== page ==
Fail to prepare, prepare to fail: writing the best user stories that ignite innovation.

What exactly is a “User Story”

User Stories are the building blocks for creating features for users; they’re simply a means of describing a phase we’ll be implementing that will provide some form of value and functionality to the end-user. User stories are used by a Product Manager to communicate product needs or features to the team (developers and designers), they are a straightforward method to capture requirements at a high degree of detail while focusing on user goals, which is why they’re so good at helping you figure out what’s important to your users.

These 3 c’s are derived from Ron Jefferies’ Extreme Programming XP, which encapsulated the elements of an effective user story using the 3 c’s, i.e. Card, Conversation, and Confirmation. In this article, we’ll go over how to write clear and succinct user stories using the 3 c’s in a way that even non-techies can comprehend.

Card

User stories are typically written on cards, such as a 3 x 5-inch sticky note, or in a program like Jira or Trello. What matters is the concept of what they do. Typically, the card should not contain all the information about the requirement, but rather just enough to be utilized in planning to identify the demand and remind the project team of the story.

The user story usually follows the format,   

“As a [particular user], I want to [perform this action], so that [I can achieve this goal.]”  

User stories, on the other hand, can be written by product managers and/or the product owner, depending on the project and organizational structure. To guarantee that the user stories accurately reflect user goals and wants, a complete collection of user stories can be acquired utilizing typical research approaches including interviews, questionnaires, observations, and user story writing workshops.

A user story is a technique to describe anything we’re going to produce that provides some form of relevance and efficiency to the end-user. 

Conversation

During the phase, It’s critical that the user story requirements are clarified and validated during the meeting, as well as any reservations that the team may have. Questions are posed about the story’s who, what, and why. An implementation may necessitate some background knowledge. Thoughts and opinions are exchanged, the team brainstorms, and enough detail is provided to the user narrative so that it can be prioritized, estimated, and worked on.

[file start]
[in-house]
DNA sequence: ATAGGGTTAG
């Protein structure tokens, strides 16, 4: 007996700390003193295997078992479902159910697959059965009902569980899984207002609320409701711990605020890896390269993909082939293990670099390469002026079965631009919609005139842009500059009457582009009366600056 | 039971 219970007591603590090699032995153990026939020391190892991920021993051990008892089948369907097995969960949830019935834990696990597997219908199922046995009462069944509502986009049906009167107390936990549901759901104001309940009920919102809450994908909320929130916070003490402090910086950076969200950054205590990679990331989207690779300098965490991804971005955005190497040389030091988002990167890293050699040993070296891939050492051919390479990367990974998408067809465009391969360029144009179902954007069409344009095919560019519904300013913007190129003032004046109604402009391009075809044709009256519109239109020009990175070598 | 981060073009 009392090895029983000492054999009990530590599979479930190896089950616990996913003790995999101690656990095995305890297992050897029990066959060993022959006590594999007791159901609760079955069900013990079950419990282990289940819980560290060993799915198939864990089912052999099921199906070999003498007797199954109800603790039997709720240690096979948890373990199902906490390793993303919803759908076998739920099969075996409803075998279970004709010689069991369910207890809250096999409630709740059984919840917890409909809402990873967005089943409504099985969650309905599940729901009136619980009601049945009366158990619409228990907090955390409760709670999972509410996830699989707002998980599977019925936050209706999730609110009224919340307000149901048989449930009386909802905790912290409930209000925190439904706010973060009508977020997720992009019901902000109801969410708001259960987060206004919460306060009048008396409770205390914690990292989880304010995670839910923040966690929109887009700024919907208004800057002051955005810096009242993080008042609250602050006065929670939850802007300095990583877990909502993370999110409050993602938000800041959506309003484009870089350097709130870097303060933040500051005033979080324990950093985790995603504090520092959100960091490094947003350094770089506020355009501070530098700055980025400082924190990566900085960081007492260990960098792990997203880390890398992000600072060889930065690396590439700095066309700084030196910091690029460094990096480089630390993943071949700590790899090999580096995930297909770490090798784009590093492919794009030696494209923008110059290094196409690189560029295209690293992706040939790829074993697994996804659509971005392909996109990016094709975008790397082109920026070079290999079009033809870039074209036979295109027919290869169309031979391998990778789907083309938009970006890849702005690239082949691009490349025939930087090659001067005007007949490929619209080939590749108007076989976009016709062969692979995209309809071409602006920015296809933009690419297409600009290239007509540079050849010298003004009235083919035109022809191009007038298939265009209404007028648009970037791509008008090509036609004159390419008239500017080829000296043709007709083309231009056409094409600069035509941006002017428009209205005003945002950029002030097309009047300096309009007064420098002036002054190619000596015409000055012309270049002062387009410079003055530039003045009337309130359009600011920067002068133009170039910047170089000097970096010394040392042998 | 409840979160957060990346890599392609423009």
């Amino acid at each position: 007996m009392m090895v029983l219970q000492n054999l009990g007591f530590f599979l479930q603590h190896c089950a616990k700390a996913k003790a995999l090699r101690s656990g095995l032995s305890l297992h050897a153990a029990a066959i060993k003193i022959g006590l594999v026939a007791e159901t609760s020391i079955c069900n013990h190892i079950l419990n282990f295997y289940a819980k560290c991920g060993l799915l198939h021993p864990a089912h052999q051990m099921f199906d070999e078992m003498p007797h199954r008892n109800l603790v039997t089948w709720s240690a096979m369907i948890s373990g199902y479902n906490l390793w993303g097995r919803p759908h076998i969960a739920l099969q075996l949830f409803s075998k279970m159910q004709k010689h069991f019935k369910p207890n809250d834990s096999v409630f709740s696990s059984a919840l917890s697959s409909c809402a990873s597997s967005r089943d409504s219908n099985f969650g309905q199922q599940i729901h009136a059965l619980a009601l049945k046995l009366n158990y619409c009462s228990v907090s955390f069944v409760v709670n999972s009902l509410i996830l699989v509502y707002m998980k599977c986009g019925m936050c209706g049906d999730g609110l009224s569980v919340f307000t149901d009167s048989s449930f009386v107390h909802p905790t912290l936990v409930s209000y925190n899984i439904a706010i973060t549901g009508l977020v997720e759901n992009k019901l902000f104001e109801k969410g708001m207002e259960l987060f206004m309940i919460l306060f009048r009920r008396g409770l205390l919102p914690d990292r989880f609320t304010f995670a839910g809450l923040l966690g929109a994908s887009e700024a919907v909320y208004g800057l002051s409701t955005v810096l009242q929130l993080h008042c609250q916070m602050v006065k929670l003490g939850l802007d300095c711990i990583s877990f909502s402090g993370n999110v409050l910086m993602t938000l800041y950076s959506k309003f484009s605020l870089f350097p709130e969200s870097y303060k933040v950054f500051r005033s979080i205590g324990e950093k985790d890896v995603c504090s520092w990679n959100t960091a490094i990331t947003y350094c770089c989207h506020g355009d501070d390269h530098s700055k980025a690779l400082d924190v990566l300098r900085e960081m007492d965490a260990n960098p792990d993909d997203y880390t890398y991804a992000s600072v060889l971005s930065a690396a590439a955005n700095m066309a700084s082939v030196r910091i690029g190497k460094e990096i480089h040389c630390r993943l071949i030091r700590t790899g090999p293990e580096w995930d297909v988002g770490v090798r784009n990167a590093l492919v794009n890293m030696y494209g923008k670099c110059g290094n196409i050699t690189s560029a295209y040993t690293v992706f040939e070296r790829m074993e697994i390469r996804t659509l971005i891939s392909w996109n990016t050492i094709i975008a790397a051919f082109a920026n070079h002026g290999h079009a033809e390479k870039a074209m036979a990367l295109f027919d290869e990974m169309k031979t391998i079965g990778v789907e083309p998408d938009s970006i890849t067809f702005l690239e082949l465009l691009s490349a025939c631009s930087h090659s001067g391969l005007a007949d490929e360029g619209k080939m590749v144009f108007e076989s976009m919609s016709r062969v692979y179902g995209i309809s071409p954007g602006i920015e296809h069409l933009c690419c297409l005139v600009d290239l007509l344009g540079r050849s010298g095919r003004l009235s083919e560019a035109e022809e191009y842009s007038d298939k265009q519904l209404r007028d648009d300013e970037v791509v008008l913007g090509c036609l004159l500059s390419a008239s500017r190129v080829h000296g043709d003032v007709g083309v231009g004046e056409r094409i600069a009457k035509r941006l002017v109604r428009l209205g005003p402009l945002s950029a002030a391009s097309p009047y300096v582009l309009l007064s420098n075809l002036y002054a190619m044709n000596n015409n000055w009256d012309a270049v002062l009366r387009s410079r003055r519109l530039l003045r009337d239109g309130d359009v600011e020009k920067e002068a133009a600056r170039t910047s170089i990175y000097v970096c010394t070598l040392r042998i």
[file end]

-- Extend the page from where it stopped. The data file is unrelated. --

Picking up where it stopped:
Conversation denotes the team’s commitment to discuss the user’s demands and find out the best way to provide the expected business benefits. Conversations should occur at all stages of the project’s lifecycle. While we’re primarily describing verbal discussions here, communications such as email, internal chat programs, or a requirements management tool can also be used.

Confirmation

Acceptance Criteria are the final step in writing a user story, and they are tested to ensure that the team has correctly comprehended and implemented the user narrative. Even before development begins, acceptance criteria must be well specified and documented so that there is no question about whether a user story has been completed correctly.

In Scrum teams, there is typically a “definition of done” that serves as a completeness checklist in addition to acceptance criteria. Items such as ensuring that the user narrative is recorded as completed on the backlog and that release notes are updated to additional stakeholders are examples of items that teams have worked on.

“Before we can say that a user story is complete, we have to make sure that the functionality does what we intended it to do”.

Acceptance criteria for confirmation can be written in the format:

“Given [precondition], when [action] expects [result].” 

Conclusion

In a nutshell, these three C’s encompass the entire life cycle of a user story. The card is developed first, which necessitates the subsequent dialogue or cooperation stages, during which the original idea is specified. The team produces functionality to satisfy the user’s needs, assuming that the user story is understood and stays a priority. Finally, the team and the product manager, or their equivalent, agree that the user stories and user needs have been addressed and that the user story may be marked “done.” You won’t go far wrong on your user story journey if you follow the fundamental lifecycle described above!

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